We found 4 providers with an interest in gastrointestinal problems and who accept Health Net near Toms River, NJ.
Dr. Jonathan Teitelbaum's medical specialty is pediatric gastroenterology. He is rated highly by his patients. Dr. Teitelbaum is professionally affiliated with Monmouth Medical Center and Barnabas Health Medical Group. He honors Amerigroup, Blue Cross/Blue Shield, and Empire BlueCross BlueShield, in addition to other insurance carriers. He attended the University of Pennsylvania School of Medicine and then went on to complete his residency at The Children's Hospital of Philadelphia.
Relevant Interests: , celiac disease, inflammatory bowel disease, acid reflux (GERD), constipation
All Interests: Celiac Disease, Acid Reflux, Constipation, Inflammatory Bowel Disease, Abdominal Pain
Dr. Teresa Tacopina is a Toms River, NJ physician who specializes in adult gastroenterology. She graduated from St. George's University School of Medicine and then she performed her residency at a hospital affiliated with the University of Connecticut. Her average rating from her patients is 3.5 stars out of 5. Dr. Tacopina is in-network for several insurance carriers, including Blue Cross/Blue Shield, Coventry, and Aetna. She is professionally affiliated with Community Medical Center.
Relevant Interests: , inflammatory bowel disease
All Interests: Liver Disease, Inflammatory Bowel Disease
Dr. Tina Rakitt is a pediatric gastroenterology specialist. She takes several insurance carriers, including Amerigroup, Blue Cross/Blue Shield, and Empire BlueCross BlueShield. Before completing her residency at Children's Hospital of Pittsburgh, Dr. Rakitt attended medical school at the University of Pittsburgh School of Medicine. Dr. Rakitt is affiliated with Monmouth Medical Center and Barnabas Health Medical Group.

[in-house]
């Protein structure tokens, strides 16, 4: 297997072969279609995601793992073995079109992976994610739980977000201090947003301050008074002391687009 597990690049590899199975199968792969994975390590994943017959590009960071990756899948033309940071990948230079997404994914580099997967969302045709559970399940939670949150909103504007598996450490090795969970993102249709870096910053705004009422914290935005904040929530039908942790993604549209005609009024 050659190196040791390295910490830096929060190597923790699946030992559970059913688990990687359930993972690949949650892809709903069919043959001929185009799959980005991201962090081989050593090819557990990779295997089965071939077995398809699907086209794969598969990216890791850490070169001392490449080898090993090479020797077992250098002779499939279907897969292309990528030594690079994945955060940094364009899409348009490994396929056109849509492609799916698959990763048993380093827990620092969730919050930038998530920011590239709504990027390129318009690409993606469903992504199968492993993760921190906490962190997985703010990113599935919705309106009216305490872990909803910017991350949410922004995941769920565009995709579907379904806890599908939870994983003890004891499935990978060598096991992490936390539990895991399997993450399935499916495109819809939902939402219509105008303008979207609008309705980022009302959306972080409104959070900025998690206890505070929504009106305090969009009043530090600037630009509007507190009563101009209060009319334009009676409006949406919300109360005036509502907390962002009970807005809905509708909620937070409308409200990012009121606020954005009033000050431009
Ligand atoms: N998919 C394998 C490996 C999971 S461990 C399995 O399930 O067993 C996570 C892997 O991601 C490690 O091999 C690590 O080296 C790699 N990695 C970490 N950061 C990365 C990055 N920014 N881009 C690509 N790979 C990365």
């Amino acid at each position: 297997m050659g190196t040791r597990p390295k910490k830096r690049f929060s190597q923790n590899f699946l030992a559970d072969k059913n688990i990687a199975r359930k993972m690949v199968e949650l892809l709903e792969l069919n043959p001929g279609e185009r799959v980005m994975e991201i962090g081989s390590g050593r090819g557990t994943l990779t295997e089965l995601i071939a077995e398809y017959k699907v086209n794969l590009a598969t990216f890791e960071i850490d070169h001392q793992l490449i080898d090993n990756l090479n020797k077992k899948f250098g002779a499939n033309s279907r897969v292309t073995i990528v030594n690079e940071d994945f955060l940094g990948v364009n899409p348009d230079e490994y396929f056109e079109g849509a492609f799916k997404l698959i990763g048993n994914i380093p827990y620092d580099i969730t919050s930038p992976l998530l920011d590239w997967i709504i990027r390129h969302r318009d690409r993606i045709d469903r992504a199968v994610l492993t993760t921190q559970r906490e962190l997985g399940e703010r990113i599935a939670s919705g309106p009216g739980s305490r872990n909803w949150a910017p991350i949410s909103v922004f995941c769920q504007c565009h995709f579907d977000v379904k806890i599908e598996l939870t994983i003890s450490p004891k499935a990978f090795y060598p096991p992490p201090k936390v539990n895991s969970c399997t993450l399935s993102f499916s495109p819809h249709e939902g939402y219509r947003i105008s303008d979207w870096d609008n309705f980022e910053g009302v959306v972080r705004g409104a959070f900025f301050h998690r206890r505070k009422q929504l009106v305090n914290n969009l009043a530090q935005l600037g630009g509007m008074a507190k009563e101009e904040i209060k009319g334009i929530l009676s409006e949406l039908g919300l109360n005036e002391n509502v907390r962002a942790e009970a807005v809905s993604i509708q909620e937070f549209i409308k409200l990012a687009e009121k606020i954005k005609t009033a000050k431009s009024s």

Relevant Interests: , diarrhea, celiac disease, Crohn's disease, ulcerative colitis, irritable bowel syndrome (IBS), acid reflux (GERD), constipation
All Interests: Celiac Disease, Nutrition Issues, Ulcerative Colitis, Irritable Bowel Syndrome, Eosinophilic ... (Read more)
Dr. Basil Yurcisin is a specialist in general surgery and bariatrics (obesity treatment). His patients gave him an average rating of 4.5 out of 5 stars. Dr. Yurcisin is affiliated with Monmouth Medical Center and Saint Barnabas Medical Center. Blue Cross/Blue Shield, Viant, and Aetna are among the insurance carriers that Dr. Yurcisin takes. He attended Southern Illinois University School of Medicine and subsequently trained at Mercy Hospital of Pittsburgh for residency.
Relevant Interests: , stomach problems, acid reflux (GERD)
All Interests: Hernia Surgery, Hiatal Hernia, Fundoplication, Acid Reflux, Nutrition Counseling, Minimally ... (Read more)